In the weeks since we published our story on the American Colin O’Brady and the Englishman Louis Rudd, the dueling adventurers competing for an Antarctic first, we’ve fielded plenty of questions about their expeditions, and what sets them apart historically. Here are seven takeaways from their journey:
What do we mean when we describe O’Brady and Rudd as crossing Antarctica “solo and unsupported?”
“Solo” means they walked or skied alone, pulling their own weight without any assistance. In fact, they were essentially moving along parallel lines across the continent, and did not cross each other’s path since early in the expedition.
“Unsupported,” the way we define it, means two things. First, they are not receiving any additional food or fuel drops along the way. They are carrying everything they need for their entire journey on their sleds, known as pulks. Second, they will not deploy kites to harness the wind, which would make it easier to haul their weight and get them across in far fewer days. Another way to define the Rudd and O’Brady expeditions is to call them solo, unsupported and unaided. In the polar exploration subculture, “unaided” means they are not using kites.
Are you sure this hasn’t been done before?
Yes. There have been 16 successful traverses of Antarctica over the years, but all have either been supported by additional food and fuel drops or have deployed kites — or both. Notable expeditions include Borge Ousland’s 1996 trip, which was the first ever solo crossing without a resupply. Though Ousland traveled farther than O’Brady and Rudd — 1,864 miles compared to more than 930 miles for O’Brady and Rudd — he used kites, which typically provide a big boost from Antarctica’s brutal winds. Ousland completed his trip in 34 days; O’Brady in 54.
In 2006, Rune Gjeldnes skied 2,988 miles across Antarctica with kites, but without being resupplied to set a distance record that he still holds. In 2011, Felicity Aston became the first woman to traverse Antarctica solo. She didn’t use kites, but she was resupplied twice along the way.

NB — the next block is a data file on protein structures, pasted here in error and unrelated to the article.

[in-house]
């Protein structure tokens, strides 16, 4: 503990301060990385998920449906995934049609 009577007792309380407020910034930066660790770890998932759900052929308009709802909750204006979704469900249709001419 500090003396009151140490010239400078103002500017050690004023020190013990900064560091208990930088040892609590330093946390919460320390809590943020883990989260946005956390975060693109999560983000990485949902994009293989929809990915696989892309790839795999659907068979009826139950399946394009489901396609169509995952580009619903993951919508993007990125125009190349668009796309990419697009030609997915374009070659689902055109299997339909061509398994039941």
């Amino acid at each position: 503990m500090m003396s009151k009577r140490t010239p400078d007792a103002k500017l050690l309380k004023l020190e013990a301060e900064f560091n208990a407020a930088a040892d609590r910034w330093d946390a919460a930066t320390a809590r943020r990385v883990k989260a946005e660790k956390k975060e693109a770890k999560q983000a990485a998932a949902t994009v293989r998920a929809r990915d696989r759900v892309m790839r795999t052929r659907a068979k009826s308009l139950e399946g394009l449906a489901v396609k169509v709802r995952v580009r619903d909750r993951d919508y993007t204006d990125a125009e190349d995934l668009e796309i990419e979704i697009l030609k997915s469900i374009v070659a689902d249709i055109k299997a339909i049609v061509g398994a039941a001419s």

Nobody had ever skied across the continent alone without using a kite or demanding a resupply. The last person who tried it quit at the South Pole. The man before him died as a result of his attempt.
Were Rudd or O’Brady carrying spare skis, tents or sleeping bags?
Rudd had a comprehensive kit including extra skis, skins, poles and backpacking stove. He had only one tent, however. O’Brady had one extra ski pole and one extra ski binding, and an extra stove, but his repair kit was extensive. It included a Leatherman pocket tool, a range of tapes and glues, a hand drill, and a sewing kit to repair his Thermarest, tent and sleeping bag. He could even repair his tent poles. But, like Rudd, if he lost his tent, his expedition would have ended.
Say the worst happened, and one of them lost his tent or was stuck in a crevasse. How would they have called for help? How would they have gotten out?
Both men carried satellite phones and spoke with their respective expedition managers and their handler with Antarctic Logistics & Expeditions each night. They could reach A.L.E. 24 hours a day, if necessary (some in the explorers’ community argue this communication should be considered assistance). If either man got stuck in a crevasse and could not reach his satellite phone, he would retrieve his GPS device (it was always stored somewhere they could reach), and press an emergency call button. That would trigger an immediate rescue attempt.
How did they keep their minds occupied for 8-12 hours of exertion and nothingness?
Rudd listened to audiobooks and ’80s tunes. O’Brady queued up his favorite albums and podcasts, but, as a practitioner of silent meditation, often enjoyed the silence.
How did they get online and keep their electronic gear charged?
Both men carried satellite modems that tuned into the Iridium network of satellites and enabled them to send photos with decent resolution. They charged all their technology nightly with flexible solar panels. Rudd laid his panels out beside him in his tent each night, when there was still adequate light streaming in through the fabric to charge his devices. O’Brady arranged his panels on top of his tent, but beneath the rain fly to capture the sun’s energy. With 24 hours of daylight at this time of year, staying charged up was not a problem.
Was this a leave-no-trace expedition?
Mostly. Both men hauled all their garbage out as one would on a backcountry camping trip. But when they were making great time and chose to lighten their load of excess food or fuel, they buried it in the snow and tagged it with a way point that A.L.E. staff members can locate to retrieve by vehicle at a later date. Then there was nature’s call. Yellow snow was tolerated, but all solids had to be buried six inches deep. O’Brady brought four rolls of toilet paper. Rudd is old school: He used ice.